Canada Recovery Benefit and Employment Insurance: How to Protect Yourself Against the Next Crisis

The Canada Recovery Benefit (CRB) is a short-term measure to help people get through the pandemic. What happens when the CRB ends?

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The Canada Recovery Benefit (CRB) is now available from the CRA for applicants who still need financial assistance due to the impact of the COVID-19 pandemic.

Who gets the new Canada Recovery Benefit (CRB)?

The CRB is one benefit created by the CRA to replace CERB. Additional benefits include the Canada Recovery Sickness Benefit (CRSB) and the Canada Recovery Caregiver Benefit (CRCB).

The new benefits are designed to fill gaps not covered by the Employment Insurance (EI) program. Canada’s employment landscape changed dramatically in recent years, and the pandemic exposed the shortfalls in the EI system.

The CRB is set up to help self-employed, gig, or contract workers that aren’t covered under the EI program and have lost income due to COVID-19. Under the CRB rules, a person has to be at least 15 years old and earned a minimum of $5,000 in 2019, 2020, or in the past 12 months.

The CRB payments are $500 per week, but the CRA holds back 10% for income tax, so the net weekly payout is $450. The CRB is set up in two-week periods. A new application must be made for each period.

The CRB program currently pays for a maximum of 26 weeks, or 13 periods, from September 27, 2020, to September 25, 2021.

What happens when the Canada Recovery Benefit ends?

Health officials expect COVID-19 vaccines to be widely available by the middle of next year. This will help the economy and job market improve. The government hopes the rebound will reduce the need for income support.

Ideally, the pandemic will disappear in 2021, and we can all get on with our lives. Unfortunately, we never know when the next financial crisis will hit. Over the past three decades, we have endured a number of large-scale financial shocks.

These include COVID-19, the Great Recession, the dot-com crash, the 1987 stock market crash, and the crisis in the early 1980s when mortgage rates topped 20%. There is no way of knowing what the next trigger will be or when it will occur, but we normally get hammered once every 10 years.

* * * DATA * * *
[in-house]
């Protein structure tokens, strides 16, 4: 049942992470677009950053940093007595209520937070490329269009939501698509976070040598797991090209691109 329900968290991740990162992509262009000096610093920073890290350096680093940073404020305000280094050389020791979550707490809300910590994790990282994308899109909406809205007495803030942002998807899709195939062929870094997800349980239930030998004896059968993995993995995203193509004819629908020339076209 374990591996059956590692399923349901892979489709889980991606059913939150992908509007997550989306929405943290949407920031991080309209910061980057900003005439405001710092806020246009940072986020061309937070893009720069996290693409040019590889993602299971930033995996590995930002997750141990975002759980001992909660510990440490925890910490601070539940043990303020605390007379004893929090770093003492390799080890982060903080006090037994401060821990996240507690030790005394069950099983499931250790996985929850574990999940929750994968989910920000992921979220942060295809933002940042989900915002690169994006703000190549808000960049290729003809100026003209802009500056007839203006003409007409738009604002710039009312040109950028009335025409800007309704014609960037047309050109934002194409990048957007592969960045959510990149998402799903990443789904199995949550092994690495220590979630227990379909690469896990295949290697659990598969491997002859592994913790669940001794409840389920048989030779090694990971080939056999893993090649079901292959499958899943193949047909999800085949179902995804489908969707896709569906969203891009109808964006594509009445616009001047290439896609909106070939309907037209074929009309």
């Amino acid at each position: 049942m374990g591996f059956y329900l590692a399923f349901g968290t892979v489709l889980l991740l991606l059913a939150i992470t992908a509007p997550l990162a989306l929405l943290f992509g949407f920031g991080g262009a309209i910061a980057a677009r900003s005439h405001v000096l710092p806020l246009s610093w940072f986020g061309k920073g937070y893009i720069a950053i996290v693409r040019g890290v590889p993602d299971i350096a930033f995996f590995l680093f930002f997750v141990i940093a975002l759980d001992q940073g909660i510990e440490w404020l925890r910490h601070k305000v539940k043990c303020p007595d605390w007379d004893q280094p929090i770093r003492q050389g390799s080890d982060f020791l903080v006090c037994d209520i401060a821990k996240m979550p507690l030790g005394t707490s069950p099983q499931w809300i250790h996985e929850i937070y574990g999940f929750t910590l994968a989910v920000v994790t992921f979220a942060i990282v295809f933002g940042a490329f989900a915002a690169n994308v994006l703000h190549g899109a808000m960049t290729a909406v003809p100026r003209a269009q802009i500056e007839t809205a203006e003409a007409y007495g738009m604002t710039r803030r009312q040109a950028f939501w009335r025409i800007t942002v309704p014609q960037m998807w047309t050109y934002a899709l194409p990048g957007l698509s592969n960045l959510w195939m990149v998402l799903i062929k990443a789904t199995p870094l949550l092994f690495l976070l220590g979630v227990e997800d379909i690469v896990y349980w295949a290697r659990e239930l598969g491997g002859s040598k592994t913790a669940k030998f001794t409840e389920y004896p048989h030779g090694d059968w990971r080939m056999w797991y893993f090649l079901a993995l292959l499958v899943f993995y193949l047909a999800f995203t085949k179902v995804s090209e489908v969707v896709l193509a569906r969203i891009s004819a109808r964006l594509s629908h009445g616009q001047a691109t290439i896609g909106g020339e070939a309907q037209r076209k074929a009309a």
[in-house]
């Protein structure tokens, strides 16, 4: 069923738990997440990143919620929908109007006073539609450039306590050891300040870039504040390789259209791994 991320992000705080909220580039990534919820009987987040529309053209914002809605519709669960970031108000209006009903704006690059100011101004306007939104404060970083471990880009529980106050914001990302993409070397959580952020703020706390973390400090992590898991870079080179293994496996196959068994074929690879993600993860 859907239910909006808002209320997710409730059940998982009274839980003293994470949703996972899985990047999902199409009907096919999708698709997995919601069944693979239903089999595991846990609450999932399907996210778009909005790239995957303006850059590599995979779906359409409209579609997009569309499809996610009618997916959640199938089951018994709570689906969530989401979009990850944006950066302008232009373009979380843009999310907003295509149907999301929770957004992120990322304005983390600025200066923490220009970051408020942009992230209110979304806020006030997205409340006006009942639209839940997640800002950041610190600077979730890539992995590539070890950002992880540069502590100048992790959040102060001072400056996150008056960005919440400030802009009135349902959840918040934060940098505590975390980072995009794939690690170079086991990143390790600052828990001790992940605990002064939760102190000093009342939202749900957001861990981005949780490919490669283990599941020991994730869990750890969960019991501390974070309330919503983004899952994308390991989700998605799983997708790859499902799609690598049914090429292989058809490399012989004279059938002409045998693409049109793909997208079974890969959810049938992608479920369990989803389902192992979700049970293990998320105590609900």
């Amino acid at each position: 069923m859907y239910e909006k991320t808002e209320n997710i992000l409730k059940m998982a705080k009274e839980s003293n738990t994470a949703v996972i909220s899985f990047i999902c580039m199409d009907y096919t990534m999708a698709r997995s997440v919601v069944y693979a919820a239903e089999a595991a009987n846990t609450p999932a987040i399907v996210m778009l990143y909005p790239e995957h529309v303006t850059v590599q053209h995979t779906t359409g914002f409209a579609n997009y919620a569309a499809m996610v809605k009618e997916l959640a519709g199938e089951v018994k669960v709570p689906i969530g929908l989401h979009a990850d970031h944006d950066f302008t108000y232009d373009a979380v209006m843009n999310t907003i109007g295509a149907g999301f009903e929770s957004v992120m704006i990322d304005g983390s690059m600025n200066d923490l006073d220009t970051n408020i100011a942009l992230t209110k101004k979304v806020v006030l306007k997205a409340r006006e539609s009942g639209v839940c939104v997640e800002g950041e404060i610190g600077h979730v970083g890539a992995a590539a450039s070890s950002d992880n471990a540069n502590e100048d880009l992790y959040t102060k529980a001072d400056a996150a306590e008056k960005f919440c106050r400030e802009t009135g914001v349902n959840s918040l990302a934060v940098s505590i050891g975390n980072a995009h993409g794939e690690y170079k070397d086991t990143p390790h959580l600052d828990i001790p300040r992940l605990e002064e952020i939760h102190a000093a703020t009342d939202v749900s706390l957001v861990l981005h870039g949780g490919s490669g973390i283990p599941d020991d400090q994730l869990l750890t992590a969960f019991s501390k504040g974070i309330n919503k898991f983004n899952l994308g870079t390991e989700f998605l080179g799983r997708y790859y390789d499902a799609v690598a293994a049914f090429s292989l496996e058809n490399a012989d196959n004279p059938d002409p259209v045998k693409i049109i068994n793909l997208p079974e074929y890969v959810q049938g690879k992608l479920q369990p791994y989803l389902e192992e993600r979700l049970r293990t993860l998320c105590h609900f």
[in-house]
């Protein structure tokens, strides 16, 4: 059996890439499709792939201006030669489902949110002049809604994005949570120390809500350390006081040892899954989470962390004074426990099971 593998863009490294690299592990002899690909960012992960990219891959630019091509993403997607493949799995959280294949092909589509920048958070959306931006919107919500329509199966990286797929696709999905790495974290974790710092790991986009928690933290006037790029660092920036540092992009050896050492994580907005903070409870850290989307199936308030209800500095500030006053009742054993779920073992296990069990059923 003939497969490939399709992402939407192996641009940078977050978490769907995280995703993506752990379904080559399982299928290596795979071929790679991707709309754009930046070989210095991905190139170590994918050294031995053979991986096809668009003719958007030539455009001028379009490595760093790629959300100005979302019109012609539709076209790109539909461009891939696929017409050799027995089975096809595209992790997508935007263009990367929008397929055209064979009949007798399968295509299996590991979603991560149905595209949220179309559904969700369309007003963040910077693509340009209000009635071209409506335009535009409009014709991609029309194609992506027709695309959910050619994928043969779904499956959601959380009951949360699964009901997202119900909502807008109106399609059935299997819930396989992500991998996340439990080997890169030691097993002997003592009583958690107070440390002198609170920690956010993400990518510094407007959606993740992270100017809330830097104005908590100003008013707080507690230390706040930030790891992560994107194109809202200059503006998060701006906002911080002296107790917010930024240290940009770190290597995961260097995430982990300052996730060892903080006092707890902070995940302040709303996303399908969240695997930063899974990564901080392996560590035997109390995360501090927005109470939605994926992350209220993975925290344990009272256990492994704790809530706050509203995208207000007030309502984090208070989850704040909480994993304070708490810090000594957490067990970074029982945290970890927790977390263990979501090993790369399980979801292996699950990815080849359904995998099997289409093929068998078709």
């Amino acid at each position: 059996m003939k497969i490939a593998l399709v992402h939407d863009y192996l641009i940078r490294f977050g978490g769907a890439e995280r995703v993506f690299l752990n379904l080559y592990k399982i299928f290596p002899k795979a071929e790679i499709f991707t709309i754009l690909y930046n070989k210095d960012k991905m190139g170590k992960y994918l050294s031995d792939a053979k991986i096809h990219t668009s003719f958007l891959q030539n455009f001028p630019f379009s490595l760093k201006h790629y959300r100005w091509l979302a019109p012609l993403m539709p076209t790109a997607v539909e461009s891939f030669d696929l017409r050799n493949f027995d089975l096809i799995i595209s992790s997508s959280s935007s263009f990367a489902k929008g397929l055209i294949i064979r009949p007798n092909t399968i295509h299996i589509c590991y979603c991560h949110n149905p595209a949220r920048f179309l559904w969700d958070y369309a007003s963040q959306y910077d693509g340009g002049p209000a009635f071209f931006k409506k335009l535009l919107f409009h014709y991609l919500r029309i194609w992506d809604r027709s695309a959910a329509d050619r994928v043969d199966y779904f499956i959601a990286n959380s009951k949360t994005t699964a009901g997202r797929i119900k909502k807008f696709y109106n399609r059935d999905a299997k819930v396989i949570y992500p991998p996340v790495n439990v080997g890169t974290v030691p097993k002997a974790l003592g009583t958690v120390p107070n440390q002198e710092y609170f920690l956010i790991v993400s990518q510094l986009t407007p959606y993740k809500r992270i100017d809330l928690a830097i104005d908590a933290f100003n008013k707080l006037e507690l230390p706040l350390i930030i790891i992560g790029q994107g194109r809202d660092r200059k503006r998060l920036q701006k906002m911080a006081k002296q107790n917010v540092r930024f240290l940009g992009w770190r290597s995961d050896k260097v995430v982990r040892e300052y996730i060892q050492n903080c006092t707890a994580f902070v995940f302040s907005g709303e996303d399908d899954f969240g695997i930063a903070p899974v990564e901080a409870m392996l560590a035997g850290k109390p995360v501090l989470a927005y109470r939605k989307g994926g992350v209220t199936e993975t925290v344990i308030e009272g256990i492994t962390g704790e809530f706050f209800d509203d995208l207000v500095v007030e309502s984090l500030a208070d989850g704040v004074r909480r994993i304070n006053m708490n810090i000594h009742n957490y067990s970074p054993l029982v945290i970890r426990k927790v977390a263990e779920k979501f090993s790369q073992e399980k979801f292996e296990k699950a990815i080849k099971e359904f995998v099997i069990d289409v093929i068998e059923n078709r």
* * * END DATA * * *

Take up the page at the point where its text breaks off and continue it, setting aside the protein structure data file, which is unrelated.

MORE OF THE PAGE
TFSA to the rescue

An interesting opportunity exists for Canadians to create their own recovery benefit fund.

Interest rates on savings accounts and GICs are terrible today, but the dividend yields on a number of top dividend stocks are very attractive. In fact, the drop in the share prices of many high-quality companies has pushed up dividend yields to some of the best levels since the Great Recession.

One way to build a safety net involves buying quality dividend stocks and using the distributions to acquire new shares. The process grows the portfolio when we don’t need the cash and eventually creates a large fund that can be tapped for emergency funding or retirement income.

Let’s look at Royal Bank of Canada (TSX:RY)(NYSE:RY) as an example. Canada’s largest bank by market capitalization is a profit machine, even during the pandemic. The company generates one of the best returns on equity (ROE) among the large global banks and has the capital to ride out the downturn.

The dividend should be very safe and now provides a yield of 4.5%.

Long-term investors have done well with the stock. A $10,000 investment in Royal Bank 25 years ago would be worth $300,000 today with the dividends reinvested.

The bottom line on building a TFSA safety net

Royal Bank is just one of a group of TSX Index leaders that currently trade at attractive prices and should be solid buy-and-hold picks for a TFSA dividend portfolio.

This article represents the opinion of the writer, who may disagree with the “official” recommendation position of a Motley Fool premium service or advisor. We’re Motley! Questioning an investing thesis — even one of our own — helps us all think critically about investing and make decisions that help us become smarter, happier, and richer, so we sometimes publish articles that may not be in line with recommendations, rankings or other content.

Fool contributor Andrew Walker has no position in any stock mentioned.

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